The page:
How to Build a Home When You’re New to Home Ownership
Buying an existing house is usually a good idea if you’re a homeowner. With that said, building your own home is an incredibly attractive concept. A newly built home can be designed for your needs, comes with few hidden problems, and won’t include hazardous materials like asbestos.
How to Build a Home as a Novice Homeowner
When building a new home from scratch, consider using sweat quality in the form of smaller projects. Not only can this save you money, but it can make the process less overwhelming.
Hire a Contractor (Unless You’re a Contractor)Should you build your home yourself or hire a contractor? Unless you’re a licensed general contractor or a journeyperson in one or many home-related fields, you shouldn’t build your own house. You also can’t build your house if the state forbids you to act as your own contractor.
But even if you are qualified enough to build a house, opting for another general contractor is in your best interest. Builders have their own network of subcontractors, personal experience with permitting offices, can cash in on wholesale discounts, and plan out the process step-by-step.
However, If you take control of the project, you can save 10% to 20% in build costs. Use this real estate affordability calculator if you want to assess the total cost of a new home build.
Preparing the Site and Laying the Concrete
Start the project by clearing the site of brush and other debris, even if the landscaping is well-maintained. You can make your garden sanctuary later. For now, you need a land surveyor, order dumpsters, portable toilets, temporary utilities, and an electrician for the work ahead.
The building site will start taking shape when it’s excavated and laid with wooden planks. These planks allow the contractors to build trenches and pour concrete inside. Footing drains are constructed to drain water, and water-proof vertical foundation walls will rest on footings.
Rough-In Services, Framing, and Siding
Before the concrete is poured, plumbers and electricians will do rough-in services so pipes and electrical wires are easy to access. Next, contractors will install foam board insulation, a gravel base, a plastic vapor barrier, and wire mesh to reinforce the concrete for the entire building site.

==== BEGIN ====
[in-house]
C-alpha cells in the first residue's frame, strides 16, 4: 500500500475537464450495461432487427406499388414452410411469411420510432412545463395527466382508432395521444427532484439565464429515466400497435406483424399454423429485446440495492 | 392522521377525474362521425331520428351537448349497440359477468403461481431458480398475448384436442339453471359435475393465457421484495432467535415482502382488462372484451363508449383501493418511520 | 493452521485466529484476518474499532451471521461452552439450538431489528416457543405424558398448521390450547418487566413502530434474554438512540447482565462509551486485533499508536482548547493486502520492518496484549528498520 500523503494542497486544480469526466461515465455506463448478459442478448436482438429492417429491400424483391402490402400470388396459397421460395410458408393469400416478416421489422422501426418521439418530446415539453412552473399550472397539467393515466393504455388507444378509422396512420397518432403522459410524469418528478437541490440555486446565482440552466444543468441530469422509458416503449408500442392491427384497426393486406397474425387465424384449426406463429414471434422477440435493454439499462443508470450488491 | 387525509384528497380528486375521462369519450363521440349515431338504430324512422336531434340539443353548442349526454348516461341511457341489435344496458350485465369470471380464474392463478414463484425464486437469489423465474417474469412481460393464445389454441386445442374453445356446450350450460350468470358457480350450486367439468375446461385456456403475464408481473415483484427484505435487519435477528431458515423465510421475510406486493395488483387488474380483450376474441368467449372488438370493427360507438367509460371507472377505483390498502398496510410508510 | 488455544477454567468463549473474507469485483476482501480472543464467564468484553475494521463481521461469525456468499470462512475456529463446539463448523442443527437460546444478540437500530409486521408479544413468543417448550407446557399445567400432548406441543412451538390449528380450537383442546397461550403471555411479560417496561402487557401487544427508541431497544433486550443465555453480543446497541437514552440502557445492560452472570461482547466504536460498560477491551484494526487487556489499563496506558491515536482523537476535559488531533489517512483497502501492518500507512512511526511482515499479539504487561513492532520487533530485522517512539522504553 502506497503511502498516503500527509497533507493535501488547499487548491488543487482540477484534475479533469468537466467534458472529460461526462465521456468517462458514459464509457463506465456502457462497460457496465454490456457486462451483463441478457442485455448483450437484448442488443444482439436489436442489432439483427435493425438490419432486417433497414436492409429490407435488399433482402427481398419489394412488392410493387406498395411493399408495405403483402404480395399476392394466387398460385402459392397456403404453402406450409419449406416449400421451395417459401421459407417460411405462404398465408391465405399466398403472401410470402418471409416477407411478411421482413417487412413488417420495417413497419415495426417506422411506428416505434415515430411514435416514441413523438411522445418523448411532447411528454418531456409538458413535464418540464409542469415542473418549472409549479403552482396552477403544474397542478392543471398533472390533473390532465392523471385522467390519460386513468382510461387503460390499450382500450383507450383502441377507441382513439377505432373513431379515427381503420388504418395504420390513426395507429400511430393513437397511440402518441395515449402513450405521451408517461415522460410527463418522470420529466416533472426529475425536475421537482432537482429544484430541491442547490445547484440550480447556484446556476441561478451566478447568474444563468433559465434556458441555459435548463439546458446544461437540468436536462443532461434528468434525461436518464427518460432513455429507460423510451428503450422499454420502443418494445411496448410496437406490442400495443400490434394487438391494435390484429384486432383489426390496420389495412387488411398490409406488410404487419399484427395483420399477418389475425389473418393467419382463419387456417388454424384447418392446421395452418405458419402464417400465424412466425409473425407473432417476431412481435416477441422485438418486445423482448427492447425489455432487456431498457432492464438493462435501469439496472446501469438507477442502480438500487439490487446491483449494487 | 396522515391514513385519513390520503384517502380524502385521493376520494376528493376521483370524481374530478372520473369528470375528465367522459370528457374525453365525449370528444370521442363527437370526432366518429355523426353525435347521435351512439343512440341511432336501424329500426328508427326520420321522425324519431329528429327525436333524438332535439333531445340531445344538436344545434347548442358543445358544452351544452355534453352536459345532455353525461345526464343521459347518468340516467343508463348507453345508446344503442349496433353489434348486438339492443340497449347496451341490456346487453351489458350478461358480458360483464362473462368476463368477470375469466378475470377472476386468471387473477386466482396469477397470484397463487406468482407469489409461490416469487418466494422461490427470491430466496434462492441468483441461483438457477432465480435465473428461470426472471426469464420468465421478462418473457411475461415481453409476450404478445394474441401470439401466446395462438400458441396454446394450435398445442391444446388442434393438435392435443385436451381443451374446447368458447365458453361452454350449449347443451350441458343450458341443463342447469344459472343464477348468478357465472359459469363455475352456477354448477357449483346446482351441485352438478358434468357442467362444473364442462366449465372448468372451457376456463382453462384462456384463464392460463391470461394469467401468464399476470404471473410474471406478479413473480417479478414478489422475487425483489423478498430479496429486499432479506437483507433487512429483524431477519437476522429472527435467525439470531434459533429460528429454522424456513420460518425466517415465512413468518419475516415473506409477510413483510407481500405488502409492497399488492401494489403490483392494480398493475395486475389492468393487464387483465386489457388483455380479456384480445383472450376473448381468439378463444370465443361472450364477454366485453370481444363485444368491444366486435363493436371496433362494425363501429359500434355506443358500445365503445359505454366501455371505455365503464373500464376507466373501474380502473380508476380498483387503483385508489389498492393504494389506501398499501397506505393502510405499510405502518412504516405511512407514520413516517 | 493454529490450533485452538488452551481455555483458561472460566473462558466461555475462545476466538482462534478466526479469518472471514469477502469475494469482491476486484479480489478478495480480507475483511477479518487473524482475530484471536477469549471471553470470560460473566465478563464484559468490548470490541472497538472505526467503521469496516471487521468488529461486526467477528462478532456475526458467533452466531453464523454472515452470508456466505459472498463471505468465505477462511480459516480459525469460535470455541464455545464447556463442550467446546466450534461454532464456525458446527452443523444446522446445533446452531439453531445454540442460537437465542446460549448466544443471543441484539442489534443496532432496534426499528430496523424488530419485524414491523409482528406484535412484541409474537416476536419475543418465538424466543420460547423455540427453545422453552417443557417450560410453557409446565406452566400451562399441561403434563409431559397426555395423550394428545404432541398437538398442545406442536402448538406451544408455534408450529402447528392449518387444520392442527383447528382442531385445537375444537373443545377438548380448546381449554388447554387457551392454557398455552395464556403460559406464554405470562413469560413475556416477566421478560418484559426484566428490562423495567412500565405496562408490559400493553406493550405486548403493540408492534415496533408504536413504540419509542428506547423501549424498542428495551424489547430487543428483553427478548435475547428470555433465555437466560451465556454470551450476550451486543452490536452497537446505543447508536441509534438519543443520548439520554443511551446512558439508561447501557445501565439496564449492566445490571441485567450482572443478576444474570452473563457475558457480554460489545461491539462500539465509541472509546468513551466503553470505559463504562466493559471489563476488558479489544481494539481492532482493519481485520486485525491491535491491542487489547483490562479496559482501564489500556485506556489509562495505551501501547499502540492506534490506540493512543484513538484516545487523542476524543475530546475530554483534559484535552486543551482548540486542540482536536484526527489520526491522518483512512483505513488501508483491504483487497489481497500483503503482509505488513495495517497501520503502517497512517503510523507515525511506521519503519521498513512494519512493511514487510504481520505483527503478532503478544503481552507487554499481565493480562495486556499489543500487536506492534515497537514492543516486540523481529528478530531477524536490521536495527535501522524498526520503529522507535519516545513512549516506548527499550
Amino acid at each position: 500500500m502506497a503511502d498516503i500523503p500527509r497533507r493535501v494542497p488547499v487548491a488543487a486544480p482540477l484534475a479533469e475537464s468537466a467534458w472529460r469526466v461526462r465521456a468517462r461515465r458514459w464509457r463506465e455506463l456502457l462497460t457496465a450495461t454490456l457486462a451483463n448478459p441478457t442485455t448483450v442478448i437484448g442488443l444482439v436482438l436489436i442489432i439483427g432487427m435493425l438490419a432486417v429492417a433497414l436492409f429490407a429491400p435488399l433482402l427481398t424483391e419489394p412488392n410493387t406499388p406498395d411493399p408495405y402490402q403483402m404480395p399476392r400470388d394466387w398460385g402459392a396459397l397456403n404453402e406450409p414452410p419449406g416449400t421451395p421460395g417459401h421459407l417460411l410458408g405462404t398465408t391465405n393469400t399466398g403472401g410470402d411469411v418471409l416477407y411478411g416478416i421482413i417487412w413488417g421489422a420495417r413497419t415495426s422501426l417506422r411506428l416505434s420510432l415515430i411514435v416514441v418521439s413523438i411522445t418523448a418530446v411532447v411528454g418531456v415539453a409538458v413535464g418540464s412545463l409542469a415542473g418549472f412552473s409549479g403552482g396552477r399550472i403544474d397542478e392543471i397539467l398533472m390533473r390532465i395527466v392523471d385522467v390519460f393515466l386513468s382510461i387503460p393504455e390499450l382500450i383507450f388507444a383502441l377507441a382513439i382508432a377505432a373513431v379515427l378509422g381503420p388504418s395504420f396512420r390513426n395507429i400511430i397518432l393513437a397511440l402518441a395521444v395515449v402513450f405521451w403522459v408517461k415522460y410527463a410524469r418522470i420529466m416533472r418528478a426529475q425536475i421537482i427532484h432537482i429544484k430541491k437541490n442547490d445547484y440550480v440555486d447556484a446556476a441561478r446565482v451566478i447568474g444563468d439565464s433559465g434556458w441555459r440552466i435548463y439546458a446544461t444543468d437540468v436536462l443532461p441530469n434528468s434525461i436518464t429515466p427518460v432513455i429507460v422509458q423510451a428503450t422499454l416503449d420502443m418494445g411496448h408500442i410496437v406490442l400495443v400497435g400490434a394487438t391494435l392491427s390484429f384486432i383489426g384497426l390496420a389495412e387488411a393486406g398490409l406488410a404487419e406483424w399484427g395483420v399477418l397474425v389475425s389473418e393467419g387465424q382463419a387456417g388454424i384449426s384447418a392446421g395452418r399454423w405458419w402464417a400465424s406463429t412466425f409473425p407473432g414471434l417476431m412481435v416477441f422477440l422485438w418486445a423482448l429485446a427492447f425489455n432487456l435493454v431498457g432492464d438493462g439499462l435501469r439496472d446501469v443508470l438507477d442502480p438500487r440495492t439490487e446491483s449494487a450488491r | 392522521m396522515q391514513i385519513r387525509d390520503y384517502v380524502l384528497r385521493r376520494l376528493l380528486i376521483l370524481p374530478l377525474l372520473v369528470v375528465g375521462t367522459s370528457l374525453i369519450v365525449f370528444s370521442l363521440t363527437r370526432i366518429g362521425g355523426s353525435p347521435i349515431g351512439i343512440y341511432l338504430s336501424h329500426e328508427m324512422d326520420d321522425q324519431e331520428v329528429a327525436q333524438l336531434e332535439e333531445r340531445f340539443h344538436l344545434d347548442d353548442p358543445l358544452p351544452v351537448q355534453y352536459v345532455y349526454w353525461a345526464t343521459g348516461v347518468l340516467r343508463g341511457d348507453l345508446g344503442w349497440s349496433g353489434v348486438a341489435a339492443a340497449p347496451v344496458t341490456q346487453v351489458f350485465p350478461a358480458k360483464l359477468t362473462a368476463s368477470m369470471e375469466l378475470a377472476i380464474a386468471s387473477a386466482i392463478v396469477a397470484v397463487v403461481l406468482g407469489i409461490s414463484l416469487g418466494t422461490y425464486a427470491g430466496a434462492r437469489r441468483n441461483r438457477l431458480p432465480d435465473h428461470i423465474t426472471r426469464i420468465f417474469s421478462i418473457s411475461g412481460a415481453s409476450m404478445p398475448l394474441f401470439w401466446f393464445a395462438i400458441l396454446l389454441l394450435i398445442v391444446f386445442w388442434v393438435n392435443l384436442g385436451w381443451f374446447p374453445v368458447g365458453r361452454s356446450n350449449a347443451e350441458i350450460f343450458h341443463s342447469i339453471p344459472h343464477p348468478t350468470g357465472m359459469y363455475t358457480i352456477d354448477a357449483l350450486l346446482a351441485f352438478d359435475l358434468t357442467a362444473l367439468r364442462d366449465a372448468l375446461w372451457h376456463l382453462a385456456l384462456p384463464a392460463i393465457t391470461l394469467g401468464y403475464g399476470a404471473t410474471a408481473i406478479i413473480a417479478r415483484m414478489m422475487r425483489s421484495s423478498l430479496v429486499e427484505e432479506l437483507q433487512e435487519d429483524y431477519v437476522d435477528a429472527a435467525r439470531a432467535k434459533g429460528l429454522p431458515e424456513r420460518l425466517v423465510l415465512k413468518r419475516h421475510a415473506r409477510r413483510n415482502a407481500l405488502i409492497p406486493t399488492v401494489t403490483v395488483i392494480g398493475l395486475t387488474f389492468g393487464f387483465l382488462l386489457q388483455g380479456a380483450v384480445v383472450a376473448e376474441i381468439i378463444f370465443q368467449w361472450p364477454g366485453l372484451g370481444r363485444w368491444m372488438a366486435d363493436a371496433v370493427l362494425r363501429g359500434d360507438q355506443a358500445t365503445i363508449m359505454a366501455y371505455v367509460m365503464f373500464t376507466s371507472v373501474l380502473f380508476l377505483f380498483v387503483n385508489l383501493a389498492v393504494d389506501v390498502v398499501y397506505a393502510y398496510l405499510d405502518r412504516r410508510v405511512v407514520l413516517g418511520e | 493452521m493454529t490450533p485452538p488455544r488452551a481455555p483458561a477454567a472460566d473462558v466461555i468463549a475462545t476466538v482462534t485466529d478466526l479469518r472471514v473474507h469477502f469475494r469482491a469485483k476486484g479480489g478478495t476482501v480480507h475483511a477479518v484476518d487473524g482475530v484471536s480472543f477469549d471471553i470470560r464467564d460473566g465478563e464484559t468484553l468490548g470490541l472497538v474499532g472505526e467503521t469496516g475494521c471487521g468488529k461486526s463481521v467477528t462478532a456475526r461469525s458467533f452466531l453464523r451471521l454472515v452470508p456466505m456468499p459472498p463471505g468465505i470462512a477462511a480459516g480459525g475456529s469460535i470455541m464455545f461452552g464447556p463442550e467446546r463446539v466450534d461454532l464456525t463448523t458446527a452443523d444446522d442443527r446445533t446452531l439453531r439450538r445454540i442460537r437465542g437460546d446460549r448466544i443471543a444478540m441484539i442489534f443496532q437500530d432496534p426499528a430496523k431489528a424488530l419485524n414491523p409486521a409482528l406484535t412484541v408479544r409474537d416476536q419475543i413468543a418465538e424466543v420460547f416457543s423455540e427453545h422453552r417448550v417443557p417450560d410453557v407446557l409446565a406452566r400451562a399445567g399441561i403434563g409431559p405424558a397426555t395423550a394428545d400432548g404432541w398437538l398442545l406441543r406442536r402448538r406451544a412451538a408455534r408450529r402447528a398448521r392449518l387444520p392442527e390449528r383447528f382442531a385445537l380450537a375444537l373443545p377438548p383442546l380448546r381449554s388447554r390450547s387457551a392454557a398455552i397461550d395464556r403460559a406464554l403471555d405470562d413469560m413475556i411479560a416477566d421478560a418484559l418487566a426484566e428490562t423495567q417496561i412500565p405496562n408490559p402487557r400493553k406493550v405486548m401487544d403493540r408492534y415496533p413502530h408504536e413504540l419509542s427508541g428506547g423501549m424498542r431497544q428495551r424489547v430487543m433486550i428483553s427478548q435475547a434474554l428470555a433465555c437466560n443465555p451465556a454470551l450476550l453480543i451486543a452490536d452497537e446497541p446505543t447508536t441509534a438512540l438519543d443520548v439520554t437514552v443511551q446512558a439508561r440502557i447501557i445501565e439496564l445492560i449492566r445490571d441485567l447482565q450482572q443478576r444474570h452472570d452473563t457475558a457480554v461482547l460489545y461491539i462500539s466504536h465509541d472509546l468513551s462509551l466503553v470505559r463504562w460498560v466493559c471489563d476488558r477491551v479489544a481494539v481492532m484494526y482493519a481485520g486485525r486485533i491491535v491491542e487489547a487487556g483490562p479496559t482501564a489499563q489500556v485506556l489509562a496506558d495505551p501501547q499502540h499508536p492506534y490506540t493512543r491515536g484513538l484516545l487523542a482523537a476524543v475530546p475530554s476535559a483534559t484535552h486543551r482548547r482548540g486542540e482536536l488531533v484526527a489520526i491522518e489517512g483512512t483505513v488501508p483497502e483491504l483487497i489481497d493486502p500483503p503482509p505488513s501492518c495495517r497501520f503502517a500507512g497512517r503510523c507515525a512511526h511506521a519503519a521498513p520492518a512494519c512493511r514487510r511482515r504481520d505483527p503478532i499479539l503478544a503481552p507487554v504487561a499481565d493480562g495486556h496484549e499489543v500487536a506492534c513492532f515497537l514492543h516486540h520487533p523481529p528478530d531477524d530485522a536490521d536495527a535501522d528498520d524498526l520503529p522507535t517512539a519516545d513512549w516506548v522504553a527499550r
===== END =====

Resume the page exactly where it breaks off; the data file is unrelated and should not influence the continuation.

In the next step, you’ll work up a framing order for lumber, nails, house wrap, and adhesives to frame the house walls, ceiling, floor, and roof. The same carpentry crew will install windows, doors, and skylights. Finally, roofers will install a new roof via roof flashing and shingles.
Installing Electrical, Plumbing, and Insulation
Now that the home is closed on all sides, you can start the interior work. Call back the plumber and electrician to run the remaining wires and pipes through the home. Hire an HVAC tech to install ductwork. If you have a chimney, you’ll need a mason to work with brick and/or stone.
Inspections are made before insulation is installed in the walls and attic. With all this prep work done, you can hire someone to hang drywall throughout the home. Next, the interior walls and ceilings are primed to be painted using spraying equipment. So are all trims and castings.
Paint Walls, Install Floors, and Finishing Touches
At this point, you should have a home you could actually live in, but it’s still missing the finishing touches. Walls are painted or wallpapered before the kitchen, and bathroom countertops are installed. Then, kitchen and bathroom cabinets are added, and light fixtures are connected.
The very last thing you need to do is finish the flooring. You can choose between vinyl planks, hardwood, carpeting, ceramic tile, and engineered wood flooring. Once finished, clean up the site and throw everything in the dumpster. Paint the home’s exterior, and you’ll be done.
Final Home Building Matter to Take Care of
Contractors can decide if they want to plant trees, shrubs, or grass, and build a patio or walkway before calling the project “done.” You could even finish the basement if you have money left over. Be sure to remove the dumpster by calling the disposal company you borrowed it from.
Before you can live in the home, you need to arrange a final inspection from the permitting agency, schedule a walkthrough with the contractor, and book an inspection with the lender.